Creating a Silvopasture to Benefit Your Farm & Goats

Maybe I’m putting the cart before the horse, or in this case the goats before the silvopasture, but we are looking to expand our homestead adventures by purchasing a gorgeous farm on 53 acres. The place we have our eyes on is perfect in every way. A lovely pond, an old pole barn in incredible shape, mountain views, and a whopping 53 acres. It’s got this 1/4 acre girl’s head spinning. The only thing it doesn’t have is pasture. That’s fine for the goats I already have, but it simply doesn’t work for my dreams of fiber sheep and a guard llama named Kuzco. With a technique called silvopasture, I might just be able to make this work.

What is a Silvopasture?

The practice of combining forestry and grazing of domesticated animals in a mutually beneficial way. Advantages of a properly managed silvopasture operation are enhanced soil protection and increased long-term income due to the simultaneous production of trees and grazing animals. The trees are managed for high-value sawlogs and, at the same time, provide shade and shelter for livestock and forage, reducing stress and sometimes increasing forage production.” โ€”The National Agroforestry Center

To put it simply, you create a pasture between quality trees. In some cases this involves planting trees on pasture land, allowing enough light through the canopy to allow forage to grow. In my case it would mean clearing out enough space between the trees for pasture to grow to accommodate my future grazers. The concept was originally created with cattle in mind, but it can be used for all sorts of farm species. I think the hardy appetites of my Nigerians can handle the challenge.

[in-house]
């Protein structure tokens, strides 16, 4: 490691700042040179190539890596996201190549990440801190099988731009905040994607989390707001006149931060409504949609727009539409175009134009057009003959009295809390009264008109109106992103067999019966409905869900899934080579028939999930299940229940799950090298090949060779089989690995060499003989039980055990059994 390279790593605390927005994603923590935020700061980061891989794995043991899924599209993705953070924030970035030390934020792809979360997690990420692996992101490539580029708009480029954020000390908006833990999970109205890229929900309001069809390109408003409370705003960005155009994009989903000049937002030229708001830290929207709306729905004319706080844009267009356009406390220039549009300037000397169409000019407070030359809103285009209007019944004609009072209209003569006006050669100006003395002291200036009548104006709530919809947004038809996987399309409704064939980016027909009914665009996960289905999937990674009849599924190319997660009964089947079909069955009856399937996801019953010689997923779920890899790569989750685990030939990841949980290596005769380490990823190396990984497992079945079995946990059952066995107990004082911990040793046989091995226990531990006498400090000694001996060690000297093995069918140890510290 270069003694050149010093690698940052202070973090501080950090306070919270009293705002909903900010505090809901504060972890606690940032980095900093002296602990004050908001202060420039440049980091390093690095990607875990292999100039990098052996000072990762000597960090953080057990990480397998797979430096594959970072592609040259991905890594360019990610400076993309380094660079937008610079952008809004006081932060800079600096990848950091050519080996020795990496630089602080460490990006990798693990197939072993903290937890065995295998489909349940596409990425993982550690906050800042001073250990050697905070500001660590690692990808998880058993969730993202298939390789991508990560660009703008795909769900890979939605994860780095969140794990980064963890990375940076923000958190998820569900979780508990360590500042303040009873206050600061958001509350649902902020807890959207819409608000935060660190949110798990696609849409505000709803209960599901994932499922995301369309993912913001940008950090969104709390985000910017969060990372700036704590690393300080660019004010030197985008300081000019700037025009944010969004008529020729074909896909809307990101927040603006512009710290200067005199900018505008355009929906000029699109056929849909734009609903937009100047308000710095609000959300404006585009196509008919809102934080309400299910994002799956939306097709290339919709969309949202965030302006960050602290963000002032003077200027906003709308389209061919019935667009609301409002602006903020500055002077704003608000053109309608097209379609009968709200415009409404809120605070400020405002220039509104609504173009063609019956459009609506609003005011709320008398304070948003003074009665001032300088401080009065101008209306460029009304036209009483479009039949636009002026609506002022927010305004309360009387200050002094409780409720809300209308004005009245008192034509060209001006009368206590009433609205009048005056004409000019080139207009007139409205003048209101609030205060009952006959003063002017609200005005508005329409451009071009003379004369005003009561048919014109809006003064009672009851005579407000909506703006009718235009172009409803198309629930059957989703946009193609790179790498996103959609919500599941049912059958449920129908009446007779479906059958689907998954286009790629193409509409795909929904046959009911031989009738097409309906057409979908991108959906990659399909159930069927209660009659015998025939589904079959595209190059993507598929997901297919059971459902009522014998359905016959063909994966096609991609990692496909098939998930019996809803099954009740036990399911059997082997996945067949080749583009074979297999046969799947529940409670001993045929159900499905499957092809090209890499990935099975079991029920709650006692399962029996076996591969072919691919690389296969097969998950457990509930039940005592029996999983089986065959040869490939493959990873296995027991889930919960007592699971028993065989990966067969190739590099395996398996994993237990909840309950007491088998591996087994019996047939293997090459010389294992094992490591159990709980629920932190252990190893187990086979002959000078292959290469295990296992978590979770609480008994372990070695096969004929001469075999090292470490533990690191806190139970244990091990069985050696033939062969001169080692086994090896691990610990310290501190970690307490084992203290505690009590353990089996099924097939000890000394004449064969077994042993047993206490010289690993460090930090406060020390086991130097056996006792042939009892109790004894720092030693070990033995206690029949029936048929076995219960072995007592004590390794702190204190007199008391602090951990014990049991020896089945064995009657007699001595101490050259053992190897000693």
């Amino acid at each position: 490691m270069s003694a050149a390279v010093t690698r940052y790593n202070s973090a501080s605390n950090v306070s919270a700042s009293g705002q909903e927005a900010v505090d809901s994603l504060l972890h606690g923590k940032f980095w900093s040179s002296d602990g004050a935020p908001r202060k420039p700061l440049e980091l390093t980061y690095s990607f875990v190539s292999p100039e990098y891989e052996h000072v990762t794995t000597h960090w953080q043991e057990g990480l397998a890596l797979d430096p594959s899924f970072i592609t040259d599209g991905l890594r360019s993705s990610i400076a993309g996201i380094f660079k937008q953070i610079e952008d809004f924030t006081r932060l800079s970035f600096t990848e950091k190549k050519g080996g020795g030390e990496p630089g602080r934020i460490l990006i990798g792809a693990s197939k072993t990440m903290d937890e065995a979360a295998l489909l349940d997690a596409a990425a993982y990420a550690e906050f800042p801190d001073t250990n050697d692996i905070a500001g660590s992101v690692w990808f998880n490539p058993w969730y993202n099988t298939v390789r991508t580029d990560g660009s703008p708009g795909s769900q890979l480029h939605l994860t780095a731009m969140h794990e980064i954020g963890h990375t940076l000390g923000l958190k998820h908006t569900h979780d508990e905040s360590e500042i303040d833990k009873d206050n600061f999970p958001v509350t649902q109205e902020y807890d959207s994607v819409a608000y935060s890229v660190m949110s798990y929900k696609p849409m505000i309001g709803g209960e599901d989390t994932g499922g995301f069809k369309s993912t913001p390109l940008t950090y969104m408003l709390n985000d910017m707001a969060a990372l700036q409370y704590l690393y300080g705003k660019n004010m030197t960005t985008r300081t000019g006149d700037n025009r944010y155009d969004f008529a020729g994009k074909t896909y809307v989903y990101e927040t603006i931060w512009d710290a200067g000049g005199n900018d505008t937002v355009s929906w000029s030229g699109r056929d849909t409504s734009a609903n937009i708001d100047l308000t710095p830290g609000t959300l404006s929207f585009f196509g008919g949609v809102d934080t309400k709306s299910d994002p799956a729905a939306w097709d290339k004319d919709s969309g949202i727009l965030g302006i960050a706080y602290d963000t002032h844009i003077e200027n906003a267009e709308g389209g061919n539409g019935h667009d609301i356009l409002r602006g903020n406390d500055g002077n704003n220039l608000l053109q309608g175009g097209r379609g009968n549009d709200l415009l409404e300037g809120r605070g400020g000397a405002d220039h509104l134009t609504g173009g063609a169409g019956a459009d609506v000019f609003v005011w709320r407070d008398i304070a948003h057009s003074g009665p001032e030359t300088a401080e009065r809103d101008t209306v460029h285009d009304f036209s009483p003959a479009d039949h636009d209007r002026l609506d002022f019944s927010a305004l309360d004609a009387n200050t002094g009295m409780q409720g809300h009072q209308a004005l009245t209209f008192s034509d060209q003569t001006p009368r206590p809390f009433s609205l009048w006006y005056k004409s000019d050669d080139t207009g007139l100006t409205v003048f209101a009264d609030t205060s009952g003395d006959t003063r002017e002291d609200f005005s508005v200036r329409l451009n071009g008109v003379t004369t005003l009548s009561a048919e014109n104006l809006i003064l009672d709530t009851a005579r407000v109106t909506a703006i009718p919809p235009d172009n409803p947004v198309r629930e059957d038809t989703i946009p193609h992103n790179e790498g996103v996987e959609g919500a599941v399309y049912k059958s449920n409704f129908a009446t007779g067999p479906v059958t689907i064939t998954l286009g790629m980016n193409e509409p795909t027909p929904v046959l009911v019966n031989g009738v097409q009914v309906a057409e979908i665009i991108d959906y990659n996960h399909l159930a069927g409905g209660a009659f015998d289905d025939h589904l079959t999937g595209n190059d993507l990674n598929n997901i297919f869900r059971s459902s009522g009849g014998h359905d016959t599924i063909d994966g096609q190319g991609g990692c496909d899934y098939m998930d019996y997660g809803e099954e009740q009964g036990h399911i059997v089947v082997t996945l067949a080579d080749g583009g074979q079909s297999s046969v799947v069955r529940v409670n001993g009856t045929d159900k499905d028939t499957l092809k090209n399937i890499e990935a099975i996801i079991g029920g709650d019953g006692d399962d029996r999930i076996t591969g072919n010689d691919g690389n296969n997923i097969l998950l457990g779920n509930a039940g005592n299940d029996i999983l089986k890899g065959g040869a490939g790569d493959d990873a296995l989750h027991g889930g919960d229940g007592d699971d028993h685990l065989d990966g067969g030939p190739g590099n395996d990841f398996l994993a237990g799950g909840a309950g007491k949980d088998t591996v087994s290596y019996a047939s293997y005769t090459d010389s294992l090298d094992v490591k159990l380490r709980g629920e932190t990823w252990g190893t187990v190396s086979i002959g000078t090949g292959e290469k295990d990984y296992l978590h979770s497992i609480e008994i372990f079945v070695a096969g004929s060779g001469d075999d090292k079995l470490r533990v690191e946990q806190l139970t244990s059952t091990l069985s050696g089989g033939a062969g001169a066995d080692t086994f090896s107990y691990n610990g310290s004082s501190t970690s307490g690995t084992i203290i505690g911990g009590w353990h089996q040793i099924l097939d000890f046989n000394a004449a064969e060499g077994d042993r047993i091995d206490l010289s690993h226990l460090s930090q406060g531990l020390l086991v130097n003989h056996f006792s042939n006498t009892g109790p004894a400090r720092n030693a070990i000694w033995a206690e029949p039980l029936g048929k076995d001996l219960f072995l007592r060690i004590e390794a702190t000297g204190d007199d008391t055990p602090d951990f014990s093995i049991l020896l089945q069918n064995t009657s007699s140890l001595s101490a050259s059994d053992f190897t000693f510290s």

Types of Silvopasture

Silvopasture can be arranged in rows or clumps, or they can be more free-spirited. Rows are good for large-scale production of timber and animal products. Clumps are good for establishing a new silvopasture in an existing field/open pasture. Because we are planning (optimistically) to be working with an existing forest, we will be selecting the best tree specimens โ€” having a minimum spacing of 10′ between trees โ€” and protecting those select trees. Since the forest is well established, the larger trees that have not been selected will need to be cut down for firewood. After the large trees are removed, a temporary fence will be put up and the goats released. 

The timing for rotation is based on a lot of factors. The general consensus is that you need to watch your animals and how they are interacting with the area you are running them. If you see they are determined to access your protected trees, it’s time to move them. Try to plan to spread forage seeds a week before rotating the animals out. Their activity will incorporate the seeds into the soil to improve germination.

We are looking to expand our homestead by purchasing a gorgeous farm that has everything (except pasture). That's fine for the goats I already have, but it simply doesn't work for my dreams of fiber sheep and a guard llama. With a technique called silvopature, I might just be able to make this work.

Silvopasture Benefits

The best part of this system is that there are multiple benefits. I dare say this is a permaculture process. That’s something I love about our homesteading journey. Our time on 1/4 acre has taught us the importance of everything working together.

Benefits for the Animals

You can seriously cut down your feed costs for browsers (llamas, goats) by providing loads of free forage. You also save some feed costs with your grazers (cattle, sheep) because a silvopasture does not need to be reseeded as often as a traditional pasture. In fact, silvopastures tend to seed themselves because the soil is protected and kept moist during even the driest seasons. 

Micro climates between the trees provide shelter for the animals from extreme elements. Be it rain, snow, strong winds, or oppressive sun and heat, the animals have protection.